"Assistive technology" once meant expensive, specialist equipment. It is now increasingly mainstream - like the remote or voice-activated technologies that control home environments and appliances – and is integrated in everyday computers, phones and gadgets. It helps disabled people make phone calls, send emails and texts, access the internet, travel, even cook—all on technologies they often already own.
AT—especially the low-cost variety—can support disabled claimants, transform the employment prospects of disabled people and be vital in helping them understand their own skills and abilities and demonstrate them to employers. Yet employers and disabled people alike continue to perceive AT as costly, bespoke equipment, and the development of AT is currently stunted by outdated attitudes.
Power to help huge numbers of people
Alex Burghart MP, Committee Member, said:
"Assistive Technology is a silver bullet. It has the power to help huge numbers of people overcome disability and get a job, transforming their quality of life.
And thanks to smart phones and modern software much of it is very cheap. The speed of progress has been so fast we've missed its full potential - it's time to catch up."
Assistive technology at centre of supporting disability employment
Frank Field MP, Chair of the Committee, said:
"Assistive technology could be a real game changer for the UK economy, in many cases at little or even no cost. But DWP must vastly up its own game so that employers and disabled people—in or out of work—are fully able to benefit from all it has to offer.
If we are finally to make any real progress towards closing the disability employment gap and ending the UK's notorious productivity deadlock, Government must put AT at the centre of its whole approach to supporting disability employment and boosting the economy, from Jobcentre Plus to the Industrial Strategy."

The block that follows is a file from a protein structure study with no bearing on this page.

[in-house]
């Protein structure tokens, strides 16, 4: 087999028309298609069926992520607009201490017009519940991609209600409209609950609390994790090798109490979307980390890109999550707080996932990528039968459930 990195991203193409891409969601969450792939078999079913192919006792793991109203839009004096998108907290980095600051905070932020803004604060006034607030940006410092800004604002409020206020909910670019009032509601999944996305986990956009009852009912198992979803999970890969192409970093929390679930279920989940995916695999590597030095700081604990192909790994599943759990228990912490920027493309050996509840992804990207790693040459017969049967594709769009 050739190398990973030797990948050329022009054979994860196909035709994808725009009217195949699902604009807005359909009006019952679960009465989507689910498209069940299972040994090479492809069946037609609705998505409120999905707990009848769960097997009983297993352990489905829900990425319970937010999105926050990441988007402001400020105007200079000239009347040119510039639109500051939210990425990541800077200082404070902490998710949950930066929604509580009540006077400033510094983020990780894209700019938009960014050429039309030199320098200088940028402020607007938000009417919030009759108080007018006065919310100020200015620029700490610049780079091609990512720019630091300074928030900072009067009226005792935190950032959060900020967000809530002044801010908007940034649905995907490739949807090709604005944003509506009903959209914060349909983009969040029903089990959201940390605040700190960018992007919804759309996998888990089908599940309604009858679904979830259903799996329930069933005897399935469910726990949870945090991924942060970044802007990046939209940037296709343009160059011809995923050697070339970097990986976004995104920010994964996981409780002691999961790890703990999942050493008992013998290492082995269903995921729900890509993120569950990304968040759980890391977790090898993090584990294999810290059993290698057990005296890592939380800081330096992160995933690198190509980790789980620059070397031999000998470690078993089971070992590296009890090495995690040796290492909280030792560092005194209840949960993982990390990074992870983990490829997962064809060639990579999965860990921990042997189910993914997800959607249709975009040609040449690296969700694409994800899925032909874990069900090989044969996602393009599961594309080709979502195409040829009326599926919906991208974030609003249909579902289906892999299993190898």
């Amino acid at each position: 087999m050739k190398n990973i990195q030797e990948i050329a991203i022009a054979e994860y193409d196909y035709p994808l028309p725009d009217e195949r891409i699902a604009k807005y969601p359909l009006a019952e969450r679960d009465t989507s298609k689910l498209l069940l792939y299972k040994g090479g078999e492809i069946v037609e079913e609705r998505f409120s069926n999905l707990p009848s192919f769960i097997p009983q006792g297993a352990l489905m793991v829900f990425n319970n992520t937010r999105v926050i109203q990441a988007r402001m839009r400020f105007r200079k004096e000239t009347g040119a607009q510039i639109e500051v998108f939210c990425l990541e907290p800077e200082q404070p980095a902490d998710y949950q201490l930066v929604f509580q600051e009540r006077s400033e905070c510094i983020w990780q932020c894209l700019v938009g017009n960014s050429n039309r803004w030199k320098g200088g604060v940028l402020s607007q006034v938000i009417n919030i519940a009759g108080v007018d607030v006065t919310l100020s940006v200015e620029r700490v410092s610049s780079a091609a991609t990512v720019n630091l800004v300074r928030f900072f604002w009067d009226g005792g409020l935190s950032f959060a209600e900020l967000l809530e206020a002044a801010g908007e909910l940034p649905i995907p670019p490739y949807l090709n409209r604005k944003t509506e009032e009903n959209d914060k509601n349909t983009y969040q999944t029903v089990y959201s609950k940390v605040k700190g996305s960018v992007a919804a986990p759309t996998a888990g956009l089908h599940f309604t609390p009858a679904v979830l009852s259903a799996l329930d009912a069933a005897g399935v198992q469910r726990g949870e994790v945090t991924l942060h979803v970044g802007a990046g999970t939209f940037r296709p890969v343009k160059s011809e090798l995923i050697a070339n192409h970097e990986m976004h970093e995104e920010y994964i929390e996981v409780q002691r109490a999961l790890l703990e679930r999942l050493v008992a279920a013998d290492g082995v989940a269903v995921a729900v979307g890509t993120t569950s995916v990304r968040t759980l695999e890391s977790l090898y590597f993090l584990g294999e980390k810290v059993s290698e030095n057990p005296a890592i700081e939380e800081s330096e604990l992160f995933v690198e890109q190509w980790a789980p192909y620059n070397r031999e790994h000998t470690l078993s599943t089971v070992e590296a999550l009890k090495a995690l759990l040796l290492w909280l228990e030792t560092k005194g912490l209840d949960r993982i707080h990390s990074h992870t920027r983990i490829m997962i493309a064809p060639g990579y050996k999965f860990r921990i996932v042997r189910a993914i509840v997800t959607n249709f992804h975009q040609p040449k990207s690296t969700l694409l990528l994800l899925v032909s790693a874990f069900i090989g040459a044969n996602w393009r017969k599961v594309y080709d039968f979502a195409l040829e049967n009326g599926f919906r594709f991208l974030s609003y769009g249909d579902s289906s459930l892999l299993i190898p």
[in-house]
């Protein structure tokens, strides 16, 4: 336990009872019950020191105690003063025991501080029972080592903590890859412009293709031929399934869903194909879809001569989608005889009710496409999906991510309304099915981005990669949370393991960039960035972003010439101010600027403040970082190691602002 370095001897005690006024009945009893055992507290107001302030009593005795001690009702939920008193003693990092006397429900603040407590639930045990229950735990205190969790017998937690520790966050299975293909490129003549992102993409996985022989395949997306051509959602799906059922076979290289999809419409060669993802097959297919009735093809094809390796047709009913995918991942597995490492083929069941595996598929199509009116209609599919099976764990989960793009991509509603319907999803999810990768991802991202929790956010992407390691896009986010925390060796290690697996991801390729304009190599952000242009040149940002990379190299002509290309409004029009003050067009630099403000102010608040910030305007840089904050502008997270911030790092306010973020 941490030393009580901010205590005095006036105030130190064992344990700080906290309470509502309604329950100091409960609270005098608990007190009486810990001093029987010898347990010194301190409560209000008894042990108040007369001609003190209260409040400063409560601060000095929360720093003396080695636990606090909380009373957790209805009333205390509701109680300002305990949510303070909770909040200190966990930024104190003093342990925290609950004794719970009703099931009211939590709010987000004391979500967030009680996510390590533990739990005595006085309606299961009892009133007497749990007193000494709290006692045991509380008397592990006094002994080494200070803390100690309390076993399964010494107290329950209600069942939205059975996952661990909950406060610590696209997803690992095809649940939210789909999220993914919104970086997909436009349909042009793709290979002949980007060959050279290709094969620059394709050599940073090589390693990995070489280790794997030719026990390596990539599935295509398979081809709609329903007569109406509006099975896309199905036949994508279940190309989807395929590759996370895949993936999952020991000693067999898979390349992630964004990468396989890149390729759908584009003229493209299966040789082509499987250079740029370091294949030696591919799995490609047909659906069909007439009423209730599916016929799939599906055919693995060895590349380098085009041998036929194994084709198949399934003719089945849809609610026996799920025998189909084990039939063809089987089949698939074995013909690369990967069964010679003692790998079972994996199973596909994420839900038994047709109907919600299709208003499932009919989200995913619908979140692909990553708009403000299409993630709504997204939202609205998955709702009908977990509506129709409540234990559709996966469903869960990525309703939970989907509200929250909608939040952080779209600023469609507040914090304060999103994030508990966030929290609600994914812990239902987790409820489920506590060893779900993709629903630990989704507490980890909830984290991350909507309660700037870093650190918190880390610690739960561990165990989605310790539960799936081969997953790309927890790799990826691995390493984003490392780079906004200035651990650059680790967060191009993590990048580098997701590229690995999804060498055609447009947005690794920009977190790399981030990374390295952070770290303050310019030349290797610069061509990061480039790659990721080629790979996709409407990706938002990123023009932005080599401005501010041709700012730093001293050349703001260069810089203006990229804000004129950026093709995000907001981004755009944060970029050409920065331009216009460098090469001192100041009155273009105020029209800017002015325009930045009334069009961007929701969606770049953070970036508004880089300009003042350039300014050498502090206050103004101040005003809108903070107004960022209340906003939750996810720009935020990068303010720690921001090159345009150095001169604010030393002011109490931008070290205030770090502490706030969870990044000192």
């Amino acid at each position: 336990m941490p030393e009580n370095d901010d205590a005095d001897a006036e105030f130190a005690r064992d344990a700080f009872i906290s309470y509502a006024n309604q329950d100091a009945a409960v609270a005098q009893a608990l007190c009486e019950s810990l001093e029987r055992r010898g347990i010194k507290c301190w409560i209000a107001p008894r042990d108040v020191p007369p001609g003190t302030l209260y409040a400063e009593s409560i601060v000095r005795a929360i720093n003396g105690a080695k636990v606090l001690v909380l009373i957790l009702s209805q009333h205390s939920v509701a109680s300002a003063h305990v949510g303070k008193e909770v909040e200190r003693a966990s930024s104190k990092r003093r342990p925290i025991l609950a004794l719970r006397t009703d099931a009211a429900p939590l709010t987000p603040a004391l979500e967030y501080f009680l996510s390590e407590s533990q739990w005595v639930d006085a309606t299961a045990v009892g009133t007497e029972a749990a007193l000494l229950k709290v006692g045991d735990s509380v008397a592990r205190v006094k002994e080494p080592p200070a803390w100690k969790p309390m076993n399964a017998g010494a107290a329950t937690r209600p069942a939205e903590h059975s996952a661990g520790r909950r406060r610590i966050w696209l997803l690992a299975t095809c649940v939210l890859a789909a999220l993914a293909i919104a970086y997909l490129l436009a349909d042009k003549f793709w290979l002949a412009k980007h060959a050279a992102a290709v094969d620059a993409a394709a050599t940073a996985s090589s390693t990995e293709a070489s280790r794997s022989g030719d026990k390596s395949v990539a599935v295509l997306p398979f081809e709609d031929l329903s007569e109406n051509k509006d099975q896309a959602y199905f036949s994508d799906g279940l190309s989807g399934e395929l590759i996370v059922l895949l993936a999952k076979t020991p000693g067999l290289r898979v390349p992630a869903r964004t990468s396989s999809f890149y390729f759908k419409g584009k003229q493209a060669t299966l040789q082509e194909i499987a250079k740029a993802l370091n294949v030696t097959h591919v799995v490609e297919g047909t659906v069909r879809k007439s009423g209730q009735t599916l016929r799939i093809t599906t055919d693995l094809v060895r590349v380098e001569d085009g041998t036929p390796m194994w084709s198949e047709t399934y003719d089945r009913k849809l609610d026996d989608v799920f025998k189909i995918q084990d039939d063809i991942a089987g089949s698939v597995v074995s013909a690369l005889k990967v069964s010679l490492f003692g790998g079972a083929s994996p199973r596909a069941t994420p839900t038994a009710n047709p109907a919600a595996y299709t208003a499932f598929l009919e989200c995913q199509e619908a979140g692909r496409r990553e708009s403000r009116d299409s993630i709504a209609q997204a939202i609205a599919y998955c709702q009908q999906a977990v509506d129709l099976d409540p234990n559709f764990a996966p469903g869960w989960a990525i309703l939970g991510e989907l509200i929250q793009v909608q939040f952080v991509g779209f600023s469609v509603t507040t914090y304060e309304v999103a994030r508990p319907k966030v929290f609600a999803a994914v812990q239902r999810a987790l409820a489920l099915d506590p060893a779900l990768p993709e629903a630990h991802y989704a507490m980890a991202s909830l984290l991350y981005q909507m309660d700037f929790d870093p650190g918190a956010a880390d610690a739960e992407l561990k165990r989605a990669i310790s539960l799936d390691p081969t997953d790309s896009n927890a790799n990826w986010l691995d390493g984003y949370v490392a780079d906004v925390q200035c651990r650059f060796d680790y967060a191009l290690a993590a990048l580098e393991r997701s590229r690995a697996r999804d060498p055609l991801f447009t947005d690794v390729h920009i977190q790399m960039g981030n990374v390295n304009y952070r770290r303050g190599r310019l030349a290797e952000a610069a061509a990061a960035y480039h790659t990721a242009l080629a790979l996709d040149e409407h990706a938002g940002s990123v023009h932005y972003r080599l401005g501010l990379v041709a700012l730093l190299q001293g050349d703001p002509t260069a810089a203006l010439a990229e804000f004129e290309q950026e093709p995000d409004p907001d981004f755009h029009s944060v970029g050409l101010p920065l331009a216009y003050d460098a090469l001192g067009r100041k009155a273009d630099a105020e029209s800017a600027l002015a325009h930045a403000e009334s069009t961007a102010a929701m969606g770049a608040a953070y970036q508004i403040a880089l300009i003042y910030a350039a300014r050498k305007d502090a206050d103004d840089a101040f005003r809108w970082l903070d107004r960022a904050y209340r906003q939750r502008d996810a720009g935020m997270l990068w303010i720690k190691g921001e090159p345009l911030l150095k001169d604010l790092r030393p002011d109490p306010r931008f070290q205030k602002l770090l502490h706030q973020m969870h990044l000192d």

The necessary rapid innovation and mass-marketisation of AT will only happen if the Government makes concerted efforts to stimulate entrepreneurship and drive forward advances – in the interests of promoting equality but also in the national economic interest. Government should now:
- Open up Personal Independence Payments (PIP) to lease or buy AT, on the same principle as is currently used for claimants to lease cars – again with no additional cost to the taxpayer. For many disabled people out of work, even the cost of a mainstream laptop or smart phone is out of reach, but many need at least these basic, ‘universal’ forms of AT to access the job market.
- Create a new AT "Grand Challenge" under its Industrial Strategy Challenge Fund – allowing development of new AT at no additional cost - then bring together a consortium of AT developers, users, employers and support providers to bid for this funding.
- Overhaul training for Access to Work staff to get a wider range of people using AT, make Access to Work more cost-effective, and open up the market. Some staff remain wedded to recommending expensive specialist equipment when equally good mainstream alternatives are often cheaper - or free. Training is only offered by specialist equipment providers, further binding assessors to those providers and their equipment. DWP needs to ensure assessors consistently recommend the latest and best value equipment, and provide its own training to support it. It should also encourage local AT support organisations to tender their services via the Flexible Support Fund.
- Enhance the planned Disability Confident employer portal to help employers understand what AT can do—often at little or no additional cost— and reassure many of their concerns about taking on and retaining disabled workers.
- Act as a model employer itself, with a new league table of Departments to incentivise them all to improve quickly: civil service computer systems are often not fully accessible to AT users despite all Departments being signed up to the Disability Confident scheme at the highest level of accreditation.
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